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Debian on an Apple iBook G3 500MHz - Little HowTo

This is a brief description of how I installed Linux on an Apple iBook (May 2001). In oder to understand this ddescription you will require some basic knowledge of Linux commands, the usual editors and installation procedures.

Before you start with your installation, there a a couple of things you have to decide about: the Linux distribution, the installation process, the kernel, etc. I will not elaborate different possibilities but just describe what I did and the problems I encountered. Whatever you do, you will probably run into your own, very peculiar problems because your iBook is not the same as mine or this website does not refer to current file versions anymore. Just take this document as a kind of guideline through the whole process and make your own experiences. Drop me an email if this text was useful to you.

Ingo Naumann, May-June 2006


Here is what I want to install and how:

Linux distribution: Debian

Installation method: network installation
This requires a broadband internet connection. I will assume for the rest of this document that your iBook is connected to somebody who provides an IP address via DHCP (e.g. a router).

Dual boot: yes
This means I kept, or rather reinstalled, my old Mac OS v10.1 and installed a boot loader (yaboot).

Step 1: Backup

No further comment on that.

Step 2: Linux LiveCD

A Linux LiveCD might come in handy. Since my machine only has 128MB RAM, I prefer the Finnix distribution. Another option I tried is the LiveCD (PowerMac!) from Ubuntu. By the way, if you are looking for an easy solution rather than installing "pure" Debian, you might want to install Ubuntu on your iBook anyway. Choose the "Alternate Install CD" if your system does not have enough memory.
You find a list of other distributions here.

Step 3:

Start your iBook with Mac OS X (it still works, does it?) and download the following four files from this site.


Amendment: It seems that the above link is broken, so you have to work around this step. Try to download the yaboot software from this page and the images from the Debian site. Sorry for the inconvenience.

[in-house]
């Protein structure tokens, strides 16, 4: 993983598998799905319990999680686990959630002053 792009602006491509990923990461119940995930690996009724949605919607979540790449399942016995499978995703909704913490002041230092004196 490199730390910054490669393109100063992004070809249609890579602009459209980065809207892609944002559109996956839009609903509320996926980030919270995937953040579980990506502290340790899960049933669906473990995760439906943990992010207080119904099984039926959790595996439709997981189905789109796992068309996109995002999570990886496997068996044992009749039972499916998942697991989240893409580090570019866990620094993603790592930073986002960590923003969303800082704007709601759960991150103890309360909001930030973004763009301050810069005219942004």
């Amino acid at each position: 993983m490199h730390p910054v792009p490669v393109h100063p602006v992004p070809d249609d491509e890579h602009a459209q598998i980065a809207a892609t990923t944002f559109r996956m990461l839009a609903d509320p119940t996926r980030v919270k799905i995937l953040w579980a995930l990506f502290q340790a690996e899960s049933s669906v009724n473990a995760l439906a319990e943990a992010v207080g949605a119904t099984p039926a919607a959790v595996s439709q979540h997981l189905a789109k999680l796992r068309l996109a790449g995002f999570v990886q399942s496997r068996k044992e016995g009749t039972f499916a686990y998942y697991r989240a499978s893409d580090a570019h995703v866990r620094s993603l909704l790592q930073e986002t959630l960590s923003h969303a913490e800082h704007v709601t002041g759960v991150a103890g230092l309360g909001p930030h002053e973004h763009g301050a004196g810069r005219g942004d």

Copy the files into your Mac OS X root directory (/). This requires root user privileges. (Need help?)

Step 4: Hard disc partitions

Reboot your iBook and press "alt","Apple","o" and "f" at once after hearing the start sound. You have never seen that screen on your iBook before, haven't you? However, welcome to OpenFirmware ("o" + "f")!
The next step is to start the boot manager with the following command:

boot hd:5,yaboot

Since your hard drive might be partitioned in a different way, try to replace the "5" with the number of your main data partition (probably 5 or greater - just give it a try). Having done that, choose the installation kernel by typing "install" or "install-safe", at least one of them should work. You will then enter the Debian installation menu, I assume that you are familiar with it already. Follow the installation steps until you reach the fdisk menu (mac-fdisk) which allows you to modify the partition table.

Keep all the funny little Mac partitions and only delete the big Apple_HFS partition. Create four new partions: A new Mac partition, a linux swap partition (e.g. 500 MB), a linux partition and a linux home partition. To learn more about Debian hard drive partitioning on PowerPCs, read this.

After leaving the installation procedure check the file /target/etc/yaboot.conf: "boot" should link to your bootstrap partition; is the link to ofboot.b ok? Here you will find another example of a yaboot.conf. If everything is fine, initialize the bootstrap partition with the command

mkofboot -v -C /target/etc/yaboot.conf

and -- reboot!

Optional step: Network install from a minimal CD

If the last step does not succeed or if you -for whatever reason- want to restart the installer you may want to download a so-called "netinst" CD from the Debian website. Burn the CD, restart the computer pressing "c" (or choose "c" in the menu) and follow the instructions. You usually do not have to do the whole partitioning thing again.

Step 5: KDE

Here is an example of a XF86Config-4, located in /etc/X11/. I had to perform the changes manually since the configuration tool did not work properly. I recommend trying the configuration tool first and if it doesn't work, have a look at the changes and comments in my XF86Config-4 file. You can choose the default values in most cases. Set the value for horizontal sync to be 59-63 and vertical refresh to be 43-75. Use "/dev/input/mice" as mouse device.

Step 6: Kernel Configuration

The Linux Kernel under Debian

Step 7: ALSA

Kernel: --> Sound: You need "Sound card support" and "PowerMac DMA sound support".

Step 8: Power Management

You should install the packages pmud and pmud-utils.

Some useful links:

Last revision: January 5th, 2008
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